Syria Pulse

Syrian rebel groups help fighters earn high school diplomas

Article Summary
The Levant Front, an affiliate of the Free Syrian Army, built an institute and is helping members whose educations were interrupted by the war start focusing on their futures by returning to school.

ALEPPO, Syria — Some young adults who left home to fight the regime in Syria's civil war are getting a second chance at a "normal" life.

Al-Jabha al-Shamiya (Levant Front), which is affiliated with the Free Syrian Army (FSA), honored some of its fighters Aug. 3 for obtaining their high school diplomas (baccalaureate certificates) this year. The front held a special ceremony in Azaz, about 20 miles north of Aleppo.

Levant Front military leaders, along with fighters who passed the exams and their families, attended the ceremony. Speakers addressed the importance of fighters returning to school after having dropped out because of the war.

Mohammad Saleh, a Levant Front leader, told Al-Monitor that 77 of the 120 fighters from the front who sat for the exams in June obtained their diplomas. "This percentage is excellent, given that they had been out of the game for a while," he said.

“The Levant Front offered the fighters support by building them a special institute to learn all the material of public schools. Contracts were signed with teachers of all courses. The institute opened in November in Azaz. … For seven months, the students who were fighters were taught and prepared for the baccalaureate exams," Saleh said.

"The fighters were highly interactive during the school year. They had the desire to return to school, which they had dropped out of to carry arms and join the FSA. The fighters who received the baccalaureate certificate will pursue their university education" in Aleppo province, where there are several colleges. "They can major in any discipline. The Levant Front will repeat this experience next year and support other fighters to return to school,” he added.

The Levant Front fighters who obtained their degrees are 20-26 years old. Some have fought since mid-2012 against the Syrian regime and the Islamic State (IS). Many will take this opportunity to leave the fighting for good and continue their education in college, and some will remain in the Levant Front to make money to pursue university studies later. The front pays each fighter in its ranks 530 Turkish liras (about $83) per month.

The FSA is currently fighting the regime on the frontlines from Tel Rifaat to Tadif, north of al-Bab. Tadif is controlled by the regime, and al-Bab is controlled by the FSA. FSA fighters are also deployed with the Kurdish People’s Protection Units in Manbij in northern Aleppo province, though there are no battles currently.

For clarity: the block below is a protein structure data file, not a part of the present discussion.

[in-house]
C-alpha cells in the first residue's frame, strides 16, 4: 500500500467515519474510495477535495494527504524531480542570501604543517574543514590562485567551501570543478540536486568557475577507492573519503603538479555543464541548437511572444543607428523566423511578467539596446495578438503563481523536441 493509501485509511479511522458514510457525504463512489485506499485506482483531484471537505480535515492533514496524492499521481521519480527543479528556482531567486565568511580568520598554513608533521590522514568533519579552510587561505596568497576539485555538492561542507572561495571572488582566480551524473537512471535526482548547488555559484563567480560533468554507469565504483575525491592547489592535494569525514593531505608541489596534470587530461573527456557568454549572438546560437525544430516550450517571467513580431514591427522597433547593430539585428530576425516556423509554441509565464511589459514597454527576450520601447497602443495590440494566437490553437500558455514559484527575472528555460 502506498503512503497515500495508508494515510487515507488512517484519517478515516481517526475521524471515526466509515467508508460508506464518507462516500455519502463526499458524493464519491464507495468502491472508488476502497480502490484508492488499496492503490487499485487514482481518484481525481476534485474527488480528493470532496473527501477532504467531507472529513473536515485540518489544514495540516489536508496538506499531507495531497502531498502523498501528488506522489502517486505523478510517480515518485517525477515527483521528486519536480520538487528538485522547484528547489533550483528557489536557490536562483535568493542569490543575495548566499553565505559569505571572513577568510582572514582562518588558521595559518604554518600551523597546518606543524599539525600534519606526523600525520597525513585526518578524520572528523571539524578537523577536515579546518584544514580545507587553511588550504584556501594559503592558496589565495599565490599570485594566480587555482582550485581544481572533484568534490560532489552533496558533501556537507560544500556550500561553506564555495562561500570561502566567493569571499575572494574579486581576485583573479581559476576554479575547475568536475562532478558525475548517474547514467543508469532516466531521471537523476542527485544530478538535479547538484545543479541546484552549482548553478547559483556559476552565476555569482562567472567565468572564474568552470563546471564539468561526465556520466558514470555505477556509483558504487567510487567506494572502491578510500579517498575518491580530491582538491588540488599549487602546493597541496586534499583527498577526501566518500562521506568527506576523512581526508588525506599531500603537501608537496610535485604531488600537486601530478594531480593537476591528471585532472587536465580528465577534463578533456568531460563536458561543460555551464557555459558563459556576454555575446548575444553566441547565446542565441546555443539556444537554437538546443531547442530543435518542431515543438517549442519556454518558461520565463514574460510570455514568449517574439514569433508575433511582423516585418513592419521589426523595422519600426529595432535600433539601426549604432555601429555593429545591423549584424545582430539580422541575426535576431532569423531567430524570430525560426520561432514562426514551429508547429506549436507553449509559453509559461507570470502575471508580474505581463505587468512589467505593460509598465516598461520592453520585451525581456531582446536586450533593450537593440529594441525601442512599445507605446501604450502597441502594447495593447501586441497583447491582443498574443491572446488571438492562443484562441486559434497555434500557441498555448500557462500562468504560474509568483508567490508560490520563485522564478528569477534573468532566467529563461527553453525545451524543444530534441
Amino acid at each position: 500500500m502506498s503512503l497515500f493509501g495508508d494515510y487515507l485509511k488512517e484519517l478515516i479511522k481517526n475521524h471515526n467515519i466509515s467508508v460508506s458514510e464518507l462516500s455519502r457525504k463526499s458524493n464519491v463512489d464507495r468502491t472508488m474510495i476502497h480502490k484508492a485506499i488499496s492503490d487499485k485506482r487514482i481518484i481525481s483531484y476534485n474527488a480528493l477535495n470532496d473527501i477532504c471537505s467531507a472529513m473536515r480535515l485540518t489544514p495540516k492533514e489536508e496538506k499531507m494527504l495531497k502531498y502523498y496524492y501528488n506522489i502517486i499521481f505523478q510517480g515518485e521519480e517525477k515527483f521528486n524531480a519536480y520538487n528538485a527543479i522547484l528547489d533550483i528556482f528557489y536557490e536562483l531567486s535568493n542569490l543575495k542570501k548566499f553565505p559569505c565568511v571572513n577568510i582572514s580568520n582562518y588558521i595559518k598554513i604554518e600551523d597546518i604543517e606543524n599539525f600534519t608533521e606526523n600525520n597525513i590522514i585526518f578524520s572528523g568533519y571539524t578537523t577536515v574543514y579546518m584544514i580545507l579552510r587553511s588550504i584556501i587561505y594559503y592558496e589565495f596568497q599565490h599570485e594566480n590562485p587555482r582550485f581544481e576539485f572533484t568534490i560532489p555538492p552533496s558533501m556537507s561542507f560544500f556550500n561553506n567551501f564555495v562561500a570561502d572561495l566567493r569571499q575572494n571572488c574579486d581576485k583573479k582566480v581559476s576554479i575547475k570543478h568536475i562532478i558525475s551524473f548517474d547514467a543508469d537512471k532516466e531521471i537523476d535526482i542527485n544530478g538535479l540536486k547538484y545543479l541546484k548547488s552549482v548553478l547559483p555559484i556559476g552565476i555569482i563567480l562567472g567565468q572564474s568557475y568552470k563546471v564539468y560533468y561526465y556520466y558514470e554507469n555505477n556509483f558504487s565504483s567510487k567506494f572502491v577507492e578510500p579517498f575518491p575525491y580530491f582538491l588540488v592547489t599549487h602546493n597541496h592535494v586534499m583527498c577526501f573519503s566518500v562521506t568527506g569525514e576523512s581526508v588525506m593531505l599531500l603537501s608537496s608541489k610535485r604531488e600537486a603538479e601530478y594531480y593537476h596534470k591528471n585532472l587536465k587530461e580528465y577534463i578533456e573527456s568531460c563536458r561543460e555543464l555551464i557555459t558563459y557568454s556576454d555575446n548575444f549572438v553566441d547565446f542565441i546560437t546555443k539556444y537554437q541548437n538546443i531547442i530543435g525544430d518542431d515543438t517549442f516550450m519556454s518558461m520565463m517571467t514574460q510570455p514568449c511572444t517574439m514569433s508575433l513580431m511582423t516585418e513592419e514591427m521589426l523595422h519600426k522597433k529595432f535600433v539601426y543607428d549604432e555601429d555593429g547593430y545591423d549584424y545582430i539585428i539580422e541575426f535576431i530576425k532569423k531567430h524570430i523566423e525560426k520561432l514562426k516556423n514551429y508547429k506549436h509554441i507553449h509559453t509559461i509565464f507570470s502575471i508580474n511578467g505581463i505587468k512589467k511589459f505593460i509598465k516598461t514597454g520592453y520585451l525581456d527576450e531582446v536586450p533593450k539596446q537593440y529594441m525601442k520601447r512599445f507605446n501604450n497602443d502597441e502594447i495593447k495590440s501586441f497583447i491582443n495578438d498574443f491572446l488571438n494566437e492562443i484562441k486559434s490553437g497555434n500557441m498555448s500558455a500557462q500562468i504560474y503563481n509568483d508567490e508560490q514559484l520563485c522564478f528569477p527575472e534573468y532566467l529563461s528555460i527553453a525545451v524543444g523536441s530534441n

Mohammad Derbas, a 22-year-old from northern Aleppo, scored 180 out of 220 points on his high school exam. He told Al-Monitor, “I couldn't believe that after all these years of being away from school, I have returned and received the baccalaureate certificate. I can now pursue my [university] studies. I want to study economics at the International Sham University near Azaz."

Derbas dropped out of school when he was 18 due to ongoing displacement and school closings as a result of the regime shelling. He joined Liwaa al-Fateh, a Levant Front affiliate, in early 2015 and fought alongside his friends against IS in northern Aleppo province.

Abdel Rahman Hadaba, 25, from Tell Rifaat in northern Aleppo, is a member of the Levant Front. He received his diploma after working hard for it despite his big responsibilities: He is married with two children and, displaced from his hometown, lives in a camp near Azaz. Still, he managed to get the certificate against all odds, and his family encouraged him.

“When the Syrian revolution broke out in 2011, I was a student at the public school. I couldn't continue my studies because I was participating in the protests against the regime. I carried weapons and joined the FSA ranks in 2012. I participated in the first battles against the regime that year, and I'm still fighting with the FSA," he told Al-Monitor.

“I kept dreaming of returning to school all these past years. [Some of] my peers had continued their studies, and I was stagnating. I want to get a job and fulfill my ambition. I want to raise my income. The Levant Front supported us to get the baccalaureate, and I hope other FSA factions in the north would do the same and support fighters dreaming of returning to school.”

Thousands of Syrian youths left school and joined the revolution against the regime in 2011. Many of them carried arms and fought alongside the FSA after the peaceful protests turned into armed militancy against the regime in 2012. They could not return to school because most schools were destroyed under the shelling. The schools that remained weren't safe. Most teachers migrated to safer areas or to neighboring Turkey in the north.

These young Syrians wanted more than anything to provide for their families and shelter them from the shelling. IS took control of large areas in opposition-held land in northern Syria in early 2014 and banned education, turning schools into military centers.

Perhaps the initiative of the Levant Front to support its militants in pursuing their education is a good start for young Syrians who felt their future was slipping away due to the war, displacement and the damaged educational sector.

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Found in: Education

Khaled al-Khateb is a Syrian journalist and former lecturer in the Geography Department of the University of Aleppo.

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